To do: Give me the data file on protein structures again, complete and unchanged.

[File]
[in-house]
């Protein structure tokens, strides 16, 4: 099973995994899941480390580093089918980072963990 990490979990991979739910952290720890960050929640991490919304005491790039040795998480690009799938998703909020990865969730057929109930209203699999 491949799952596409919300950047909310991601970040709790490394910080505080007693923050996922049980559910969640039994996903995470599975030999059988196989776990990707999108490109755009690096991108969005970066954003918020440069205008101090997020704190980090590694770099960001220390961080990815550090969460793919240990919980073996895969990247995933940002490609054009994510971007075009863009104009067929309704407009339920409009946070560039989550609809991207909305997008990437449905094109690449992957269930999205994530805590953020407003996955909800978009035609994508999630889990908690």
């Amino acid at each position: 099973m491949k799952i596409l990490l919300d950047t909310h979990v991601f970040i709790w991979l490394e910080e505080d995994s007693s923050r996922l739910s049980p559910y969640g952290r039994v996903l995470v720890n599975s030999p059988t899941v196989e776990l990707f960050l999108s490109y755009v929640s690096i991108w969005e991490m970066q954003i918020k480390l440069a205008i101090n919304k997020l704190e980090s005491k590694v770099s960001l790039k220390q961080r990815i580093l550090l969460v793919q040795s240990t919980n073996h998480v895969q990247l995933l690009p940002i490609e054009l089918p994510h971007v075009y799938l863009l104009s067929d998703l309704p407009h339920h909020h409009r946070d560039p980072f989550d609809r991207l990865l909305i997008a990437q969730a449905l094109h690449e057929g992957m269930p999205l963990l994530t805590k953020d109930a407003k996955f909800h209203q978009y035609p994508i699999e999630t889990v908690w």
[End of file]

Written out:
[in-house]
């Protein structure tokens, strides 16, 4: 099973995994899941480390580093089918980072963990 990490979990991979739910952290720890960050929640991490919304005491790039040795998480690009799938998703909020990865969730057929109930209203699999 491949799952596409919300950047909310991601970040709790490394910080505080007693923050996922049980559910969640039994996903995470599975030999059988196989776990990707999108490109755009690096991108969005970066954003918020440069205008101090997020704190980090590694770099960001220390961080990815550090969460793919240990919980073996895969990247995933940002490609054009994510971007075009863009104009067929309704407009339920409009946070560039989550609809991207909305997008990437449905094109690449992957269930999205994530805590953020407003996955909800978009035609994508999630889990908690």
């Amino acid at each position: 099973m491949k799952i596409l990490l919300d950047t909310h979990v991601f970040i709790w991979l490394e910080e505080d995994s007693s923050r996922l739910s049980p559910y969640g952290r039994v996903l995470v720890n599975s030999p059988t899941v196989e776990l990707f960050l999108s490109y755009v929640s690096i991108w969005e991490m970066q954003i918020k480390l440069a205008i101090n919304k997020l704190e980090s005491k590694v770099s960001l790039k220390q961080r990815i580093l550090l969460v793919q040795s240990t919980n073996h998480v895969q990247l995933l690009p940002i490609e054009l089918p994510h971007v075009y799938l863009l104009s067929d998703l309704p407009h339920h909020h409009r946070d560039p980072f989550d609809r991207l990865l909305i997008a990437q969730a449905l094109h690449e057929g992957m269930p999205l963990l994530t805590k953020d109930a407003k996955f909800h209203q978009y035609p994508i699999e999630t889990v908690w």